Anyways, Geoff Edgers has been posting an episodic interview with Ted Libbey, who's just written a tome called The NPR Listener's Encyclopedia of Classical Music. (Apparently NPR plays other types of music than the annoying fake-world-music baby-boomer-guilt-assuaging acoustic trash it uses for bumpers on "Morning Edition." But I digress.)
Anyways, Part 3 of this interview is up, and there's a bit in it that really made me narrow my eyes. Asked what composers he's personally sick of, Libbey says:
Of the canonic "great" composers, Robert Schumann is surely the most overrated. That doesn't mean I'm sick of him...yet.Everybody's got their own tastes, of course, but when a writer on classical music disses Schumann, the most logophilic composer out there, my eyebrow goes up. Schumann not only is an unparalleled master of text-setting, but is one of the only composers to successfully create instrumental works with convincing literary structures—musical short stories and novels that can favorably compare with their word-based counterparts. (Check out the Davidsbündlertänze, an uncanny musicalization of a set of linked descriptive vignettes... and I, at least, am convinced that the Eichendorff-Liederkreis is an embedded meta-narrative in the style of Schumann's favorite novelist, Jean Paul.)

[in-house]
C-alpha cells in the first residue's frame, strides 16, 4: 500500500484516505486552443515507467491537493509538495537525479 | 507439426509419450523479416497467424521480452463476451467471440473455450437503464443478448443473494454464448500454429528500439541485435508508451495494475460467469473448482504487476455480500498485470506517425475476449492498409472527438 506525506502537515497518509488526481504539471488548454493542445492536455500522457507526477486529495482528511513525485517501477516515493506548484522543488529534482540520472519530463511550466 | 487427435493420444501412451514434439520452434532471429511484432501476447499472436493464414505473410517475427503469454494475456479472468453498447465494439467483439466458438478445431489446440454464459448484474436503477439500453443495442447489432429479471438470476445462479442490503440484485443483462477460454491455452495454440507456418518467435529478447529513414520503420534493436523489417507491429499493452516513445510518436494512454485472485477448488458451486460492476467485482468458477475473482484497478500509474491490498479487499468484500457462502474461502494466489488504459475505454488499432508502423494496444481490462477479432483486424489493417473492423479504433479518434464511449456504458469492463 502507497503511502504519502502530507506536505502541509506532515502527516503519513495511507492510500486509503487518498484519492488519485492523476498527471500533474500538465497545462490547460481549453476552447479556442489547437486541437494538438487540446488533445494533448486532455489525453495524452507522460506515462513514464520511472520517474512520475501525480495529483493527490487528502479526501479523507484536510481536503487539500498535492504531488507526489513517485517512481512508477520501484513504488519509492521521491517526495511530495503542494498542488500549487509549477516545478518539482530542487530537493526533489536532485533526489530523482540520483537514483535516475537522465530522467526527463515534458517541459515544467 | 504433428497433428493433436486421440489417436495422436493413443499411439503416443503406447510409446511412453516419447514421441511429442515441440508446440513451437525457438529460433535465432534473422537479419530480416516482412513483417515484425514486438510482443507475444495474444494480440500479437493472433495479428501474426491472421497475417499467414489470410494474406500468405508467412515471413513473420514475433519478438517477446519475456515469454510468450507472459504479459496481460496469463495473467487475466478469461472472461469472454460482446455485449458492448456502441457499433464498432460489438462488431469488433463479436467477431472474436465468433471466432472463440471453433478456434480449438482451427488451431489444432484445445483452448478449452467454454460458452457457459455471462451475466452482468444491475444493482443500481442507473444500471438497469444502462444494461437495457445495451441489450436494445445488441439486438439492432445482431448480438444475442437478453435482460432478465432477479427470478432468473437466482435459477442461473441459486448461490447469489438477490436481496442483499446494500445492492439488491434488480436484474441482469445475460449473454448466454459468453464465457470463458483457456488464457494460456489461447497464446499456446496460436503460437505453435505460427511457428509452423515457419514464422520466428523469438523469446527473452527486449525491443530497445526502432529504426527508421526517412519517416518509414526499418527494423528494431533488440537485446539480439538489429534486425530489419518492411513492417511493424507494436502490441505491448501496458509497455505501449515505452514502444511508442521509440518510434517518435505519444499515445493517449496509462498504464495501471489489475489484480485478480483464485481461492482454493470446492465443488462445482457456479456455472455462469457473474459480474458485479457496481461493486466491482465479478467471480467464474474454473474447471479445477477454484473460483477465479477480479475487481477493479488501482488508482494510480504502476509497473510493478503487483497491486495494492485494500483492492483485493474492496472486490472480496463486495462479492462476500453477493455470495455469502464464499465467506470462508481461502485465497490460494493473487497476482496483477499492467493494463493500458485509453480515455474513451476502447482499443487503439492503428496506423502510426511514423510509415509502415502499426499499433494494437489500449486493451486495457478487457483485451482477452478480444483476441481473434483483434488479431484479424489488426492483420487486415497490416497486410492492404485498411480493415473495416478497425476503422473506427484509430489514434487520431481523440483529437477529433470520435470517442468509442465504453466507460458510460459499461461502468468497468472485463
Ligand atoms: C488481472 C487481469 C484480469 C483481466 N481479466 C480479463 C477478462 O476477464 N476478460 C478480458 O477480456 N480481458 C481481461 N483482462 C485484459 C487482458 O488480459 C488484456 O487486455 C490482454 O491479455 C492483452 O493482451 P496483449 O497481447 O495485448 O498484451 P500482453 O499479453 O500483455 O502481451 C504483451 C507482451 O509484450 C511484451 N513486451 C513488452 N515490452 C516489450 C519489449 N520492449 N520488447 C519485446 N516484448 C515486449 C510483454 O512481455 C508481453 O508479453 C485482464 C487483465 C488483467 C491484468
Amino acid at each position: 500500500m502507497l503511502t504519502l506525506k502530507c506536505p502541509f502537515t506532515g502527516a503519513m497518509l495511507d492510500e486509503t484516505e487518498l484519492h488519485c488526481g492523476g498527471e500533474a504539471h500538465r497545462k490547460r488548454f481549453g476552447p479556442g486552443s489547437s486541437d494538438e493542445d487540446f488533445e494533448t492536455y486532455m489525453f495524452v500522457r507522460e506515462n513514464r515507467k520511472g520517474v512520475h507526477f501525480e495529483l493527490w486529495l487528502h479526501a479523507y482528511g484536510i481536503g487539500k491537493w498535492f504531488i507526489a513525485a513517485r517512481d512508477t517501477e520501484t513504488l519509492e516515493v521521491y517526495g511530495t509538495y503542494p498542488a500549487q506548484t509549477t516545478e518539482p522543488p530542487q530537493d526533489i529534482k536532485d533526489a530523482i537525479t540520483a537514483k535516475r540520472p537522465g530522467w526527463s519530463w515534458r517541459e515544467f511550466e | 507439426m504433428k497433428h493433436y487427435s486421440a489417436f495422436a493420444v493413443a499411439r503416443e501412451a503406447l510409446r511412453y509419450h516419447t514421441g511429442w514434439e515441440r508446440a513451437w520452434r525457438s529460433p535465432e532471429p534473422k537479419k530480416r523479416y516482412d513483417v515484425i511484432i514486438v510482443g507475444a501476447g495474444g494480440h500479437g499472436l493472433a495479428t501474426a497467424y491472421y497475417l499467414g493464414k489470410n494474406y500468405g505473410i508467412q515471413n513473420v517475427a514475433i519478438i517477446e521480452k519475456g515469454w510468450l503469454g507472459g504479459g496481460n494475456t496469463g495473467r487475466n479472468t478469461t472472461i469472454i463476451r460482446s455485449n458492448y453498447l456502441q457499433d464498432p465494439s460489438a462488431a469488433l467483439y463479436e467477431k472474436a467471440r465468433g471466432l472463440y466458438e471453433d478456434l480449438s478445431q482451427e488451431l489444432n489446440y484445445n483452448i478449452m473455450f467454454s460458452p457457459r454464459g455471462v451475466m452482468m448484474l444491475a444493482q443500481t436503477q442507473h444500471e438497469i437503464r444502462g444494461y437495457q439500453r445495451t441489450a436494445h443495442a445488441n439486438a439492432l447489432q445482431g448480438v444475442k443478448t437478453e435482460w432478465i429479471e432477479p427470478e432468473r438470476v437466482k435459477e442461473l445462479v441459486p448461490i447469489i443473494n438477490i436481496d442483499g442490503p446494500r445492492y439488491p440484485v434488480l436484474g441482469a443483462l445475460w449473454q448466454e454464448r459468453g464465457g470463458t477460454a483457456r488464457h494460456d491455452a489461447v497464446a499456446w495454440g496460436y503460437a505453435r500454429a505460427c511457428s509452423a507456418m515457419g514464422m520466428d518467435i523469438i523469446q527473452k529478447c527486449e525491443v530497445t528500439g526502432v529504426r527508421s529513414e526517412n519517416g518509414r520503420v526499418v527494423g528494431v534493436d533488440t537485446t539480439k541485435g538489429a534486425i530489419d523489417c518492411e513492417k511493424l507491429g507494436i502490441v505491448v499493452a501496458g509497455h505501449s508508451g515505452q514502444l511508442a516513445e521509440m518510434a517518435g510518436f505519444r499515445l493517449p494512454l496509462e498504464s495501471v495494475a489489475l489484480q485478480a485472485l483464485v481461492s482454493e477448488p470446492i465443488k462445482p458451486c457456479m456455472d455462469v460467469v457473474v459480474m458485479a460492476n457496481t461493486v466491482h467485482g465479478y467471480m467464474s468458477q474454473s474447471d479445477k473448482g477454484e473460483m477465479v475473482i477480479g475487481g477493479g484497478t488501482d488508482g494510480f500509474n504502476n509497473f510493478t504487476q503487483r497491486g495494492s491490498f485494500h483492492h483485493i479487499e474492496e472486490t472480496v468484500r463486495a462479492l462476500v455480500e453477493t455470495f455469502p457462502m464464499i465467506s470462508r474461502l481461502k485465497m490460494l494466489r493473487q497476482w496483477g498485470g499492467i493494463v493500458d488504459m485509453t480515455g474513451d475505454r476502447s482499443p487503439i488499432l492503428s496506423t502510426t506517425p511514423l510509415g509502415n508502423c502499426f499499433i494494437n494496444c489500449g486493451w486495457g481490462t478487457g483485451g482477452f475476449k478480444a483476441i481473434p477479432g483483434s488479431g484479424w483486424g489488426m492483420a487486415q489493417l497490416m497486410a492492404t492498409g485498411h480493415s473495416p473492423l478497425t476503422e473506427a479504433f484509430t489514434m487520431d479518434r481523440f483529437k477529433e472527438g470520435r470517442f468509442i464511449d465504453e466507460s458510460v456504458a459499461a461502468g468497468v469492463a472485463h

Schumann can be a tough nut to crack for performers (it was for me, anyway, but once I got through the shell, yum), but it's significant that singers, who deal with words on a daily basis, love him almost without reservation. So I'm a little suspicious of any writer who doesn't like Schumann, just as I'd be a little suspicious of any painter who couldn't appreciate Debussy, or any pastry chef who didn't care for Strauss, or any mad megalomanaical supervillian without a jukebox full of Wagner.